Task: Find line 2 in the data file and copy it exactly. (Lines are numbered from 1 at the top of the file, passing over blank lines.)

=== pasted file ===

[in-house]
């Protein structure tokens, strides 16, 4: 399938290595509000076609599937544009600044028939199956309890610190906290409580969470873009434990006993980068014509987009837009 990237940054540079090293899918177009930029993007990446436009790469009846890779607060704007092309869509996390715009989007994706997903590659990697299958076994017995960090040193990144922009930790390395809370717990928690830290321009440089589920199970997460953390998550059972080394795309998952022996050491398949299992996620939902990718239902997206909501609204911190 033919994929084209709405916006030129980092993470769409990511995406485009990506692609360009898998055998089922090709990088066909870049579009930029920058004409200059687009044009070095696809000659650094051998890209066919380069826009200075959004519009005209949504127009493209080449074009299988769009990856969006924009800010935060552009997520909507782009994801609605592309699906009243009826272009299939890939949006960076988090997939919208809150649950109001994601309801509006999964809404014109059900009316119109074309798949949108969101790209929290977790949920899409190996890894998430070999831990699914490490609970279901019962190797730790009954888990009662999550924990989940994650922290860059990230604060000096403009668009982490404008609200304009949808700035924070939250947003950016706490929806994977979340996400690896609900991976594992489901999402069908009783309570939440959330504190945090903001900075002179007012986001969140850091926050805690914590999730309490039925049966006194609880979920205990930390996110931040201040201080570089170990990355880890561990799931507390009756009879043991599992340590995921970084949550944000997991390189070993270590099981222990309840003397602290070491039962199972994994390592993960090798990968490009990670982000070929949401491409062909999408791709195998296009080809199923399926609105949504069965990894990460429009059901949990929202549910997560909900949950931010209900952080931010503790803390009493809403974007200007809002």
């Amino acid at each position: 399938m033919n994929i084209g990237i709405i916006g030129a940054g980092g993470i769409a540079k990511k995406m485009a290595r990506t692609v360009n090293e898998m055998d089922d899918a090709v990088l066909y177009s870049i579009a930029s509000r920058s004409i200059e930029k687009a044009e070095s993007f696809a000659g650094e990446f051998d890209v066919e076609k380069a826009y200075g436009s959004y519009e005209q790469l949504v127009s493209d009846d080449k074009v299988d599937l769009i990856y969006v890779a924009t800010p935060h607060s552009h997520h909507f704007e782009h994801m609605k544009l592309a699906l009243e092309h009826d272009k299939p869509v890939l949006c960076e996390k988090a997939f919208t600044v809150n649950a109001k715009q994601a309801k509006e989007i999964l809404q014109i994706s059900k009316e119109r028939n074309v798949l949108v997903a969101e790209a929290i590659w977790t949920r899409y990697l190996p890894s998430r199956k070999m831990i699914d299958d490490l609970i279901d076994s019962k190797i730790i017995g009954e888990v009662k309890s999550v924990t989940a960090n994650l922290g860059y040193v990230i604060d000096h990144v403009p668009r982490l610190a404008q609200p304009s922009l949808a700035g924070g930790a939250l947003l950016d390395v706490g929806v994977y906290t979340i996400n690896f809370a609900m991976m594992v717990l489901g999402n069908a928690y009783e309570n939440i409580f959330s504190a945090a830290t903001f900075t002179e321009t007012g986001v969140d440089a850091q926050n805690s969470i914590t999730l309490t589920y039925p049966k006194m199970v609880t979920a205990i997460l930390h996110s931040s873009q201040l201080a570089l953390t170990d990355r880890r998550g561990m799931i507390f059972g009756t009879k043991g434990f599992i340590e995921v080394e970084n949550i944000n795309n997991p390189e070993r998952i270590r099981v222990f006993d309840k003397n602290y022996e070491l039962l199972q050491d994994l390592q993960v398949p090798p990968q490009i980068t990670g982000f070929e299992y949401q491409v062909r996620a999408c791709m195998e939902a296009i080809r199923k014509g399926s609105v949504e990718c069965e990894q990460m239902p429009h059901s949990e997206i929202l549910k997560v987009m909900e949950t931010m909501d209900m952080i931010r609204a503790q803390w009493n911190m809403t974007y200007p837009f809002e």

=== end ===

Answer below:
């Protein structure tokens, strides 16, 4: 399938290595509000076609599937544009600044028939199956309890610190906290409580969470873009434990006993980068014509987009837009 990237940054540079090293899918177009930029993007990446436009790469009846890779607060704007092309869509996390715009989007994706997903590659990697299958076994017995960090040193990144922009930790390395809370717990928690830290321009440089589920199970997460953390998550059972080394795309998952022996050491398949299992996620939902990718239902997206909501609204911190 033919994929084209709405916006030129980092993470769409990511995406485009990506692609360009898998055998089922090709990088066909870049579009930029920058004409200059687009044009070095696809000659650094051998890209066919380069826009200075959004519009005209949504127009493209080449074009299988769009990856969006924009800010935060552009997520909507782009994801609605592309699906009243009826272009299939890939949006960076988090997939919208809150649950109001994601309801509006999964809404014109059900009316119109074309798949949108969101790209929290977790949920899409190996890894998430070999831990699914490490609970279901019962190797730790009954888990009662999550924990989940994650922290860059990230604060000096403009668009982490404008609200304009949808700035924070939250947003950016706490929806994977979340996400690896609900991976594992489901999402069908009783309570939440959330504190945090903001900075002179007012986001969140850091926050805690914590999730309490039925049966006194609880979920205990930390996110931040201040201080570089170990990355880890561990799931507390009756009879043991599992340590995921970084949550944000997991390189070993270590099981222990309840003397602290070491039962199972994994390592993960090798990968490009990670982000070929949401491409062909999408791709195998296009080809199923399926609105949504069965990894990460429009059901949990929202549910997560909900949950931010209900952080931010503790803390009493809403974007200007809002």